The Pitch: There's an old interview posted online where you start pissing while answering questions over the phone. This just doesn't feel quite as special.
McCauley: Well, I've taken poops during interviews, too. [Laughs.]
Those are the truly lucky interviewers. You guys are on the campaign trail. How's it been out there among your constituents?
Well, we're not really sure that anyone else is running for Secretary of Dog-Catching, so I think we're pretty much a shoe-in. That whole campaign thing, our manager came up with that brilliant idea. At the time, when he came up with the idea, the Republican race was just fucking hysterical. It just seemed right to do a campaign-themed tour. But we're not really doing anything during our shows to make it seem like a debate or a speech or anything. It's a regular show, but we're wearing suits.
Why were the Republican debates hilarious?
"I don't think I said 'black man.'" [Laughs.] Shit like that. Also, Santorum's homophobic outlook on life. They're all characters, man. They seem like they're all out of a movie. It's just ridiculous. I'm not defending Obama by trash-talking the Republicans, but it just seems fucked. Whoever gets the presidency is gonna continue to piss at least half of the country off, and in a very big way. All the stuff that I've thought was pretty cool, as far as women's rights, it's like we're regressing back to a simpler time that feels way less American to me.
How has the response been to your yard signs?
They sold out. I think we made 200 at first 'cuz we weren't really sure how something like that would sell. They were gone in a matter of days, and we had to make a new batch immediately. I think we're gonna win!
How much have you seen any of the signs at random?
I personally have not seen one. I've only heard of one spotting, but on our Facebook people are posting pictures of the sign on their lawn all the time.
What was your experience like playing Occupy Wall Street?
We didn't really take sides. We did that show to raise awareness about some of the fucked-up police brutality that was going on. If I can speak for the whole band, I hope I'm correct in saying that we all believe in what the Occupy movement is all about. But I don't think we all think that they went about it the right way. So we weren't really taking sides with them. And of course, we weren't taking sides with the police. I think it was just more of us making a statement like, "Look, we love you all. Quit kicking the shit out of each other."
You have family in law enforcement.
I have an uncle in the FBI. It's not like I'm, like, "Fuck the police" or anything. Cops can be really cool, but you gotta know how to talk to 'em. If you get into a situation with a cop, you know that they can do anything they fuckin' want to you. So just don't act like a jackass. Don't bitch about how you got pepper-sprayed when you're fuckin' with 'em. Just talk soft, talk gently to them. Make them realize that you're a human being, too. If you can't relate to a human being on the simple fact that you're both human beings, then something's wrong.
How do you guys work your set list from night to night? There's a lot of spontaneity, cover tunes, etc.
Usually what we do is, we have the same four or five songs just to get into it and get a feel for the crowd. We'll write a set list for the rest of it, but after about song four or five, that's when we make a decision: Do we stick to the set list or do we start getting spontaneous? It's kind of funny when people ask for a set list after a show and it's like, "Well, here's the set list, but I'm warning you, it's totally inaccurate."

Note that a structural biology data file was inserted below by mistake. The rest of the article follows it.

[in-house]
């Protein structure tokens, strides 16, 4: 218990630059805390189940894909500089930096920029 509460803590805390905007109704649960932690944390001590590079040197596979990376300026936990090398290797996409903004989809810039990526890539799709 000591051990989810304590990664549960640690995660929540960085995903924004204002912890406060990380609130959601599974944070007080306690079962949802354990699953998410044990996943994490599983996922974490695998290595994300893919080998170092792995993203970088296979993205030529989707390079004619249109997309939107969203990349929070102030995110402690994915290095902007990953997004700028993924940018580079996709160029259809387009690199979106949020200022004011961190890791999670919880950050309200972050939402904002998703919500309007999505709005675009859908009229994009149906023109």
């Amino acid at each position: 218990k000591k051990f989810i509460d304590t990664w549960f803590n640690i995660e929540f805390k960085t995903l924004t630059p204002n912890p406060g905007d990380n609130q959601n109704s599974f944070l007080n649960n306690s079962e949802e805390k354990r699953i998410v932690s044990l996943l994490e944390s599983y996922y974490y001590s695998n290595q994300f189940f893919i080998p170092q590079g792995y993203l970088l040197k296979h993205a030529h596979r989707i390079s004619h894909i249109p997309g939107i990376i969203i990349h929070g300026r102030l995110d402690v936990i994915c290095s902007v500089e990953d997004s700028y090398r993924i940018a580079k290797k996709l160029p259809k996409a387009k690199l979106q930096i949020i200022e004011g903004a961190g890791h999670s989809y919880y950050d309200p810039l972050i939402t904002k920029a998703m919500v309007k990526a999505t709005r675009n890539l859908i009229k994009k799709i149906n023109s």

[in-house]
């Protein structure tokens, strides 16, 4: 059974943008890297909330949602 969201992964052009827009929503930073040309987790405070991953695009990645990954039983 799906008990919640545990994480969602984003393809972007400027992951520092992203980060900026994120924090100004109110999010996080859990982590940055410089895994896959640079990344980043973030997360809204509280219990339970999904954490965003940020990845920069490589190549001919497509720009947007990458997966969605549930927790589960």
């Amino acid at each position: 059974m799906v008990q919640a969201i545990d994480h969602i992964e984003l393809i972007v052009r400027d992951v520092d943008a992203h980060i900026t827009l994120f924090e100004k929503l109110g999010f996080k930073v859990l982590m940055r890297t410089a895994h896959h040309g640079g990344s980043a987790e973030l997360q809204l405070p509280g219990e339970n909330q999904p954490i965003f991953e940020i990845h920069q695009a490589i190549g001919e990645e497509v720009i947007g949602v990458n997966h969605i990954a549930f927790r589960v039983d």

You shy away from doing the more intimate songs you've written live. Why?
We want to pick songs that match the energy and chaos of our live performance. I felt like we were confusing people for a long time. It's not like we're going to keep going in that fuckin'-drunk, who-gives-a-fuck attitude. There are things on that album that are a lot more personal than they seem, either because of the production or the style we chose to play the songs in. I've been doing this since 2004. Obviously, my life has changed from being on the road for fuckin' eight years straight. I'm not in the same state of mind as I wrote War Elephant. We'll see where it goes. I just went through a terrible breakup, and I'm getting some great material out of that. [Laughs.]
Yeah... again. [Laughs.] It's kinda like I have breakups and then I write a shitload of songs about them. I'm not one that takes too well to breakups. I was with a girl for three years. We were making wedding plans and all of a sudden it turned to shit. That brought back a lot of those old shitty feelings that I had when I was writing stuff for War Elephant. We're working on a new album right now, and I'm kinda considering it War Elephant's evil twin.
Around the time that Deer Tick went from a solo vehicle to a band, you said that you tend to limit yourself with what you write about. That singing songs about getting drunk and cheating wasn't going to sustain itself, and that you were going to have to broaden your horizons. How's that going?
I've always been a true-crime fan. Some of the characters in my songs come from that. I've written from the perspective of Henry Hill, the infamous mobster that Nicholas Pileggi wrote Wiseguy about, which got adapted into Goodfellas. I've written from the perspective of Judas, the guy who betrayed Jesus. And most recently on the Diamond Rugs album, there's a song "Call Girl Blues," which I wrote about Sharon Stone's character Ginger in Casino. Stuff like that fascinates me. It's good creative fodder. I'm still learning to write outside of my comfort zone. Whatever I do, it's working, but I'd like to get into writing more like those classic songwriter songs like Johnny Mercer and Harold Arlen. All that stuff that Frank Sinatra and Sammy Davis sang - that's something I'd really like to get good at. I think I'm still far off.
Drummer Dennis Ryan wrote "Clownin' Around" about serial child murderer John Wayne Gacy on your latest album, Divine Providence. It's a jarring jump from "Let's All Go to the Bar" to that. But if you didn't know it was about John Wayne Gacy, it could just be about an average guy who has a secret.
It's a creepy song and it could be about anybody. I guess that's the most frightening part about serial killers, another thing I'm fascinated by. So I was really happy when [drummer] Dennis brought that song to the table.